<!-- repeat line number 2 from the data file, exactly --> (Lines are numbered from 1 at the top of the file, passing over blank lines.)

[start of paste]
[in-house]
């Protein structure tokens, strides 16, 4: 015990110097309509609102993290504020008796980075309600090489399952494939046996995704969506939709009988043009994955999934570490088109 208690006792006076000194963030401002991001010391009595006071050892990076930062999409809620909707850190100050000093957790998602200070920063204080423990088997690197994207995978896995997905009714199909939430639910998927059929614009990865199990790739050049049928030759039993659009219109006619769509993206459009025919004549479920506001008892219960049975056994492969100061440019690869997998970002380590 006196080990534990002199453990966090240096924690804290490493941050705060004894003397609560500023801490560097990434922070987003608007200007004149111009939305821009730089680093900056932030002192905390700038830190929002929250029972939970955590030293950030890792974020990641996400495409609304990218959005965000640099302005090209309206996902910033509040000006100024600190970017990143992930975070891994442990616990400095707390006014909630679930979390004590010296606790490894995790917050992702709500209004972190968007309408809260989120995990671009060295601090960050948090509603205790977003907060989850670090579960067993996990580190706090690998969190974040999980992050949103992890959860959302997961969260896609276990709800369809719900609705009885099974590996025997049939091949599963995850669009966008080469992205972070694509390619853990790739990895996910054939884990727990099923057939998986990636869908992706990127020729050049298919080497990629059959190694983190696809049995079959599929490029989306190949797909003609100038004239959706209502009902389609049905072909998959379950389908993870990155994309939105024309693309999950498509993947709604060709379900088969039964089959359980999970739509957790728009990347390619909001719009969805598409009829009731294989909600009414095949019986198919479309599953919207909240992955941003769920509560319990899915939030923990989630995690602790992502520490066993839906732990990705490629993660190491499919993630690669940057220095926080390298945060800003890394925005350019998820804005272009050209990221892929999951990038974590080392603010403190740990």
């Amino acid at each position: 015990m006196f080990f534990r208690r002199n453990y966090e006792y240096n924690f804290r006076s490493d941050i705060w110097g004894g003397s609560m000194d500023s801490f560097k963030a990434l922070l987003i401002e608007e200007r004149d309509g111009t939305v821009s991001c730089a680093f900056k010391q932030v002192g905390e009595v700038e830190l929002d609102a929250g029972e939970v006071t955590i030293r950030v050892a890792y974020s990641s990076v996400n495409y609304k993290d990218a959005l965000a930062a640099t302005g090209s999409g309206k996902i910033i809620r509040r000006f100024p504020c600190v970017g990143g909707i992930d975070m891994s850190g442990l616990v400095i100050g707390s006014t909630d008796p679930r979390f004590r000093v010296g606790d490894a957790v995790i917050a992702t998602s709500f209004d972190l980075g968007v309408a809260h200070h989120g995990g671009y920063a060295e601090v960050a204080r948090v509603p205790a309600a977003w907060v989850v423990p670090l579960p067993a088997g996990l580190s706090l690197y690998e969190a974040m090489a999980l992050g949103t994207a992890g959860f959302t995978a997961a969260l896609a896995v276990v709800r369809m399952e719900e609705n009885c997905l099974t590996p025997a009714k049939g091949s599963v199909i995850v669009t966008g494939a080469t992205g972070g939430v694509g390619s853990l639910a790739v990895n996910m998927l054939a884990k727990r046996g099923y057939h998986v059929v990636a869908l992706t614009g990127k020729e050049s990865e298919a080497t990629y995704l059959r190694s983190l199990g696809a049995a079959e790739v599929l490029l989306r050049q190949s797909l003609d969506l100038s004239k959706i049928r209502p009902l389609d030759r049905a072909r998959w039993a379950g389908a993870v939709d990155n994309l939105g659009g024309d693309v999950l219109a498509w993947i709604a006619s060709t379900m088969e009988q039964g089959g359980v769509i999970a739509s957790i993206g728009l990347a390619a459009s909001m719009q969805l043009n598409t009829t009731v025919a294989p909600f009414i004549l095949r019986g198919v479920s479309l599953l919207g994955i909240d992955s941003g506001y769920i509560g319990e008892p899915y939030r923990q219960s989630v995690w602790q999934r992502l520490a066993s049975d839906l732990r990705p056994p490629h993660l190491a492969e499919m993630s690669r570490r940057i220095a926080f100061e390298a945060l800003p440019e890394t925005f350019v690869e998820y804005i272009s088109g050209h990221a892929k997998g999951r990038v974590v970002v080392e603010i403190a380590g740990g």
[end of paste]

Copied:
């Protein structure tokens, strides 16, 4: 015990110097309509609102993290504020008796980075309600090489399952494939046996995704969506939709009988043009994955999934570490088109 208690006792006076000194963030401002991001010391009595006071050892990076930062999409809620909707850190100050000093957790998602200070920063204080423990088997690197994207995978896995997905009714199909939430639910998927059929614009990865199990790739050049049928030759039993659009219109006619769509993206459009025919004549479920506001008892219960049975056994492969100061440019690869997998970002380590 006196080990534990002199453990966090240096924690804290490493941050705060004894003397609560500023801490560097990434922070987003608007200007004149111009939305821009730089680093900056932030002192905390700038830190929002929250029972939970955590030293950030890792974020990641996400495409609304990218959005965000640099302005090209309206996902910033509040000006100024600190970017990143992930975070891994442990616990400095707390006014909630679930979390004590010296606790490894995790917050992702709500209004972190968007309408809260989120995990671009060295601090960050948090509603205790977003907060989850670090579960067993996990580190706090690998969190974040999980992050949103992890959860959302997961969260896609276990709800369809719900609705009885099974590996025997049939091949599963995850669009966008080469992205972070694509390619853990790739990895996910054939884990727990099923057939998986990636869908992706990127020729050049298919080497990629059959190694983190696809049995079959599929490029989306190949797909003609100038004239959706209502009902389609049905072909998959379950389908993870990155994309939105024309693309999950498509993947709604060709379900088969039964089959359980999970739509957790728009990347390619909001719009969805598409009829009731294989909600009414095949019986198919479309599953919207909240992955941003769920509560319990899915939030923990989630995690602790992502520490066993839906732990990705490629993660190491499919993630690669940057220095926080390298945060800003890394925005350019998820804005272009050209990221892929999951990038974590080392603010403190740990």